Mac Apps

How to disable the Dashboard on all versions of macOS

The Dashboard is one of those features that Mac users either seem to love and use all the time, or never use at all – especially since a lot of the information previously supplied by Dashboard widgets is now more readily available via macOS’ Notification Centre.

If you’re not a fan of the Dashboard, then it can be seriously annoying when you hit the wrong keys and trigger the Dashboard by accident, plus having unused Dashboard widgets hanging around in the background will have a negative impact on your Mac’s performance.

If you don’t really “get” the point of the Dashboard, then in this article I’m going to show you how to disable it. If you’re running a newer version of macOS, then your ‘System preferences’ contains a handy option that lets you toggle the Dashboard on and off with a single mouse click, but if you have an older version of macOS then this option is frustratingly absent, so I’ll also be showing you how to disable the Dashboard using Terminal commands.

And, just in case you want to give the Dashboard a second chance, I’ll be showing you how to change the Dashboard, so instead of a separate space in Mission Control it appears as a transparent overlay with widgets that “float” above your Desktop.

Disabling Dashboard from the System Preferences

If you have an up-to-date version of macOS, then you should be able to remove the Dashboard from your Mac’s System Preferences:

  • Click the ‘Apple’ logo in your Mac’s toolbar.
  • Select ‘System Preferences > Mission Control.’
  • Open the ‘Dashboard’ dropdown, and set it to ‘Off.’

Now, the next time you accidentally hit the keyboard shortcut that would usually launch the Dashboard (‘fn + F12’ by default), nothing will happen.

If you change your mind and want to re-enable the Dashboard at any point, then simply navigate back to ‘System Preferences > Mission Control’ and set the ‘Dashboard’ dropdown to ‘As Space.’

Disabling Dashboard from the Command Line

If your ‘System preferences > Mission Control’ menu doesn’t contain a ‘Dashboard’ dropdown, then you can still disable the Dashboard using your Mac’s built-in Terminal:

  • Open a Finder window and navigate to ‘Applications > Utilities.’
  • Double-click to launch the Terminal application.
  • Copy/paste the following command into the Terminal:

defaults write mcx-disabled -boolean YES; killall Dock

  • Press the ‘Enter’ key on your keyboard.

Try pressing the shortcut that usually activates the Dashboard, and nothing should happen. Even if you navigate back to your Mac’s ‘Applications’ folder and double-click the Dashboard app, the Dashboard will refuse to open.

If you have a change of heart and want to start using the Dashboard again, then you can re-enable it by issuing another Terminal command:

  • Open the Terminal window.
  • Copy/paste the following command into the Terminal:

defaults write mcx-disabled -boolean NO; killall Dock

  • Press the ‘Enter’ key.

Switch to a transparent overlay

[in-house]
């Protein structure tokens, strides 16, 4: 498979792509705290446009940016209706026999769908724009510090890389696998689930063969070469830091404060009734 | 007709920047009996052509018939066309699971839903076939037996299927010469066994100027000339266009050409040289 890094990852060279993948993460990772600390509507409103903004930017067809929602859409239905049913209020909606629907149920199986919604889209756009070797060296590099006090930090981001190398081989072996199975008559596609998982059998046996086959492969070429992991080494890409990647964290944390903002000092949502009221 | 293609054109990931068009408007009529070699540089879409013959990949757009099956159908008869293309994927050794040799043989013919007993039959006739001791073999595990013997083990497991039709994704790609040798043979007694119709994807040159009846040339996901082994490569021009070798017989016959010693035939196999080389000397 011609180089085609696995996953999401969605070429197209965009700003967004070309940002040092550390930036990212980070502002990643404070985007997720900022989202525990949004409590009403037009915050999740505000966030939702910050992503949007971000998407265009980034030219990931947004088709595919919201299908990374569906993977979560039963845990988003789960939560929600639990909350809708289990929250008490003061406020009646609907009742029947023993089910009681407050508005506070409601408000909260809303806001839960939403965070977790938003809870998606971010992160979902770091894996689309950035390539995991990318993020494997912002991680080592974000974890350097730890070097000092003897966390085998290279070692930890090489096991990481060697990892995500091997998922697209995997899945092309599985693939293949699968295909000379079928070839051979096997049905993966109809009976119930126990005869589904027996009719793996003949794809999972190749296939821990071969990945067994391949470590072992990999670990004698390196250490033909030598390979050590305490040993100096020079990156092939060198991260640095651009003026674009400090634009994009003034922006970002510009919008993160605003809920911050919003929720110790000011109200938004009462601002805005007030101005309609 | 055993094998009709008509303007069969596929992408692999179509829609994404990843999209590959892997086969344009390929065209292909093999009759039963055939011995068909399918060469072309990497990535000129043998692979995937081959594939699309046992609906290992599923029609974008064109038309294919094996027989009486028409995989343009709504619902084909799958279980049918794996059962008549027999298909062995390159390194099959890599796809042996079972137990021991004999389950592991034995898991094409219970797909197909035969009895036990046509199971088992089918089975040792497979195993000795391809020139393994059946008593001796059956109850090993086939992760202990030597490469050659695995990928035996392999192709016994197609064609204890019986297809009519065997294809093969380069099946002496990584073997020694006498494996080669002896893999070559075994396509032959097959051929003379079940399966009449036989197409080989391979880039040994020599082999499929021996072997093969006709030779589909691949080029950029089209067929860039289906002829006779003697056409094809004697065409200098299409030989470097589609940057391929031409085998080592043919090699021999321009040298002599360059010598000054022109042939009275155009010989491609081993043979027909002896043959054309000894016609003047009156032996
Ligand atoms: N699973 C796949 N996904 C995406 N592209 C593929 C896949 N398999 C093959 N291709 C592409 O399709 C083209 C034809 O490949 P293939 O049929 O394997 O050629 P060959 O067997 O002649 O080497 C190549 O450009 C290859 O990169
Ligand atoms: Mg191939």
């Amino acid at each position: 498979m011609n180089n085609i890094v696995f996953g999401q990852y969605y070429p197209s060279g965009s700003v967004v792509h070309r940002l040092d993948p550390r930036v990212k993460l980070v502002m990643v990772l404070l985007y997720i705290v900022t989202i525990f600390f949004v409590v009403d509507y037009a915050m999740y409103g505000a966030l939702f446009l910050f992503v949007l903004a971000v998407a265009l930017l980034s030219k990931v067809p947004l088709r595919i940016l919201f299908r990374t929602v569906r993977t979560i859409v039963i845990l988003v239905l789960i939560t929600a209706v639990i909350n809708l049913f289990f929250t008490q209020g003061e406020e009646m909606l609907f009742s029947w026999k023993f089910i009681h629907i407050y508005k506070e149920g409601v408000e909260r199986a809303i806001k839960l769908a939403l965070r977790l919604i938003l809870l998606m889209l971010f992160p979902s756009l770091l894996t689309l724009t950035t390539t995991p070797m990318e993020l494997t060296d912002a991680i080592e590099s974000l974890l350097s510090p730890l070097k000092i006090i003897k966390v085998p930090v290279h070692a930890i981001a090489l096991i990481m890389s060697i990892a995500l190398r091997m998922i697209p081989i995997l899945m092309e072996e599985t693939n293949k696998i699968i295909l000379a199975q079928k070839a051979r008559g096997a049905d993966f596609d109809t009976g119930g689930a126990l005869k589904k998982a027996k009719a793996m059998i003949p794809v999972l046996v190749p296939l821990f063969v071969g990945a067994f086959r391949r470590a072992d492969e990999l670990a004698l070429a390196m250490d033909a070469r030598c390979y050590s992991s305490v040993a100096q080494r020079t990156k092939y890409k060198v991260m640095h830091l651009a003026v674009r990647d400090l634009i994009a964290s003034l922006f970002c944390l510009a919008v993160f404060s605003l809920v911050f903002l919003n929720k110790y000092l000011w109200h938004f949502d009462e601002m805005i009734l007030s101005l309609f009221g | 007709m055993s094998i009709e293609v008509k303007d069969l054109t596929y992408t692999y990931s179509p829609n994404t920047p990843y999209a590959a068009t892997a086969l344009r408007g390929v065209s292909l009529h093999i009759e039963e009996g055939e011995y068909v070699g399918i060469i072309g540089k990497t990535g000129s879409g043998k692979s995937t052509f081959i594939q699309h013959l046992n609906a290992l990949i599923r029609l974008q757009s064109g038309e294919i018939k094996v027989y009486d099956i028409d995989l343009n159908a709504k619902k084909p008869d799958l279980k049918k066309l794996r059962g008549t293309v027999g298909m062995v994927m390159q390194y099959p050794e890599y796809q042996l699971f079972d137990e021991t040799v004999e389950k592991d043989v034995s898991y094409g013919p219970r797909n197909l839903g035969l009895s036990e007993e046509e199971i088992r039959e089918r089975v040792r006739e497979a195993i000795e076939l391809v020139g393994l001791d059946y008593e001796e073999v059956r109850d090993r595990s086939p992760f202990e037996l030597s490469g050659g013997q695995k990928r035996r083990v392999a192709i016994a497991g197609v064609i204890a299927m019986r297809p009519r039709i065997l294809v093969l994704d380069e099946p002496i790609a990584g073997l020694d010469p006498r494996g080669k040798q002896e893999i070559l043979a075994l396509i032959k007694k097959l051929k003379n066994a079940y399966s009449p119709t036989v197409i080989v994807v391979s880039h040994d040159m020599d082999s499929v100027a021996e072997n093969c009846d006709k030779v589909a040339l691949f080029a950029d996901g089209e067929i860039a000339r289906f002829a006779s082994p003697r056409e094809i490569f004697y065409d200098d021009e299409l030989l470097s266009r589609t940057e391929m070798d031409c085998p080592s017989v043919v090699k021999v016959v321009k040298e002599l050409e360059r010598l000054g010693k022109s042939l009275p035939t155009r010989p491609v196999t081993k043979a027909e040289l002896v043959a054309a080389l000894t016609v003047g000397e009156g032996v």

It’s possible that you may be a fan of the Dashboard’s functionality, but aren’t a fan of its presentation – being transported away from your Desktop and into a completely different area of the system can be jarring. If this is the case, then you may want to experiment with using the Dashboard as a transparent overlay.

When the Dashboard is presented as a transparent layer, the contents of your Desktop remain visible, which is ideal if you need to refer to something on your Desktop while interacting with your widgets. For example, if you have a document containing a list of numbers that you need to input into the Dashboard’s calculator widget, then this transparent layer saves you from having to keep flicking between the Dashboard and the Desktop.

To try out the Dashboard as a transparent layer:

  • Navigate to ‘System Preferences > Mission Control.’
  • Open the ‘Dashboard’ dropdown, and select ‘As Overlay.’

You can continue to launch the Dashboard using exactly the same shortcut, but exiting the Dashboard is slightly different: you’ll need to click a transparent area of the Dashboard, and macOS will return you to the regular Desktop.

Before you go

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About the author


I've been a passionate evangelist for Apple and the Macintosh throughout my working life, my first love was a Quadra 605 working with a small creative agency in the south of Norfolk UK in the mid 1990's, I later progressed to other roles in other Macintosh dominated industries, first as a Senior graphic designer at a small printing company and then a production manager at Guardian Media Group. As the publishing and printing sector wained I moved into Internet Marketing and in 2006 co-founded which grew to become one the top 200 visited sites in the US (according to Quantcast), at its peak receiving over 15 million visits per month. For the last ten years I have worked as an Affiliate and Consultant to many different business and start ups, my key skill set being online marketing, on page monetisation, landing page optimisation and traffic generation, if you would like to hire me or discuss your current project please reach out to me here.

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